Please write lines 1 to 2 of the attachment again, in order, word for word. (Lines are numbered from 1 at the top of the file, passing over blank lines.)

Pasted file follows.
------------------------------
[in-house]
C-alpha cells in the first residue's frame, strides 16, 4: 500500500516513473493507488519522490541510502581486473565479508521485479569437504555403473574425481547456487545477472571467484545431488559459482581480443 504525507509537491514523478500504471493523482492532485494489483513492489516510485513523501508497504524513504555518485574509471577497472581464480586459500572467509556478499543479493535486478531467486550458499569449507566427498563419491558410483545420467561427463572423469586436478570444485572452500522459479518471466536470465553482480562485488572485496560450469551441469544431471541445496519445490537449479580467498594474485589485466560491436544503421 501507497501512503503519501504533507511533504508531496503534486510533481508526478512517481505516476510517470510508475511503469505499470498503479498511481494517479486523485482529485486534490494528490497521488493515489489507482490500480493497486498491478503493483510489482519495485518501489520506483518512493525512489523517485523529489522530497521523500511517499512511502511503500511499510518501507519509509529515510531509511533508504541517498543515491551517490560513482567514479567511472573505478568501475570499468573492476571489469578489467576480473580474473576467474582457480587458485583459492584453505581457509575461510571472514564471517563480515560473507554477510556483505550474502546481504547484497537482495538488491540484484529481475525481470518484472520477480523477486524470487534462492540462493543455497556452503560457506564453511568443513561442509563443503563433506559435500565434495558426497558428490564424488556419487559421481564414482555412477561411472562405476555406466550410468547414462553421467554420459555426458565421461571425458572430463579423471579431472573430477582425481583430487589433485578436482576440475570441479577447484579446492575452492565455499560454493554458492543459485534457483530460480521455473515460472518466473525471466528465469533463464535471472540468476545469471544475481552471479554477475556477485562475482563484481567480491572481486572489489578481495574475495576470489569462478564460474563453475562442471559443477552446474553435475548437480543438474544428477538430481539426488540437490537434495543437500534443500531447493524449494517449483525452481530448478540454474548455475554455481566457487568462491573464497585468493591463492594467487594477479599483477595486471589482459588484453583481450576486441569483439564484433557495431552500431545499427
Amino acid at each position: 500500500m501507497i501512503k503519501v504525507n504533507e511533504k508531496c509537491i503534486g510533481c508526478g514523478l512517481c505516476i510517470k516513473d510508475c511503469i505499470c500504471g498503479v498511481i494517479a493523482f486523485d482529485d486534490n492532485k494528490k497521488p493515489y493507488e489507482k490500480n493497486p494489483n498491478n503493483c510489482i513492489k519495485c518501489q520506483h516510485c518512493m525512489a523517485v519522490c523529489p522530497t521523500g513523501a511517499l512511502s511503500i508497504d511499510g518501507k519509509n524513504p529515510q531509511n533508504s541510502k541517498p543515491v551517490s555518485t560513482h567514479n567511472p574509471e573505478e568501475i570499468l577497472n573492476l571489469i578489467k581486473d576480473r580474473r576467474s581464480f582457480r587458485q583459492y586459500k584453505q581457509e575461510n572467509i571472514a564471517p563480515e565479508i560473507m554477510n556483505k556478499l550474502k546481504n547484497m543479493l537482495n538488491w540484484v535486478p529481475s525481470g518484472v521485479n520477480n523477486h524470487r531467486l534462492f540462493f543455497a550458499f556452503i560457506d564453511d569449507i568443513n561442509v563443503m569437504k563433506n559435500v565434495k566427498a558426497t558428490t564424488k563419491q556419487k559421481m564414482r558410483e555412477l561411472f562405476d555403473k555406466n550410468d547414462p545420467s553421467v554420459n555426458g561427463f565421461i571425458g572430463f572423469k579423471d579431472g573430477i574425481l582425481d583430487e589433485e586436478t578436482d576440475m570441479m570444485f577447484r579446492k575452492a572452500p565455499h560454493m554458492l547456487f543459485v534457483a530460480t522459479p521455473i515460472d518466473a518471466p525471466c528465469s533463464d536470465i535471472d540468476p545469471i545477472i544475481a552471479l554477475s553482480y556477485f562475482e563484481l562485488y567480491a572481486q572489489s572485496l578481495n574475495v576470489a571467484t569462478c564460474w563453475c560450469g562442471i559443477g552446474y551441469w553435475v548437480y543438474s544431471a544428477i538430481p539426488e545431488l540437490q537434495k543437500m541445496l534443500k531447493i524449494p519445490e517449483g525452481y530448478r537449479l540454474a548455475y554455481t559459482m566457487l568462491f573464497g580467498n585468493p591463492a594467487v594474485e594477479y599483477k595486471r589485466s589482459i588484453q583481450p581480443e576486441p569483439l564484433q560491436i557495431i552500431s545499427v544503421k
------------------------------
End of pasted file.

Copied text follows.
[in-house]
C-alpha cells in the first residue's frame, strides 16, 4: 500500500516513473493507488519522490541510502581486473565479508521485479569437504555403473574425481547456487545477472571467484545431488559459482581480443 504525507509537491514523478500504471493523482492532485494489483513492489516510485513523501508497504524513504555518485574509471577497472581464480586459500572467509556478499543479493535486478531467486550458499569449507566427498563419491558410483545420467561427463572423469586436478570444485572452500522459479518471466536470465553482480562485488572485496560450469551441469544431471541445496519445490537449479580467498594474485589485466560491436544503421 501507497501512503503519501504533507511533504508531496503534486510533481508526478512517481505516476510517470510508475511503469505499470498503479498511481494517479486523485482529485486534490494528490497521488493515489489507482490500480493497486498491478503493483510489482519495485518501489520506483518512493525512489523517485523529489522530497521523500511517499512511502511503500511499510518501507519509509529515510531509511533508504541517498543515491551517490560513482567514479567511472573505478568501475570499468573492476571489469578489467576480473580474473576467474582457480587458485583459492584453505581457509575461510571472514564471517563480515560473507554477510556483505550474502546481504547484497537482495538488491540484484529481475525481470518484472520477480523477486524470487534462492540462493543455497556452503560457506564453511568443513561442509563443503563433506559435500565434495558426497558428490564424488556419487559421481564414482555412477561411472562405476555406466550410468547414462553421467554420459555426458565421461571425458572430463579423471579431472573430477582425481583430487589433485578436482576440475570441479577447484579446492575452492565455499560454493554458492543459485534457483530460480521455473515460472518466473525471466528465469533463464535471472540468476545469471544475481552471479554477475556477485562475482563484481567480491572481486572489489578481495574475495576470489569462478564460474563453475562442471559443477552446474553435475548437480543438474544428477538430481539426488540437490537434495543437500534443500531447493524449494517449483525452481530448478540454474548455475554455481566457487568462491573464497585468493591463492594467487594477479599483477595486471589482459588484453583481450576486441569483439564484433557495431552500431545499427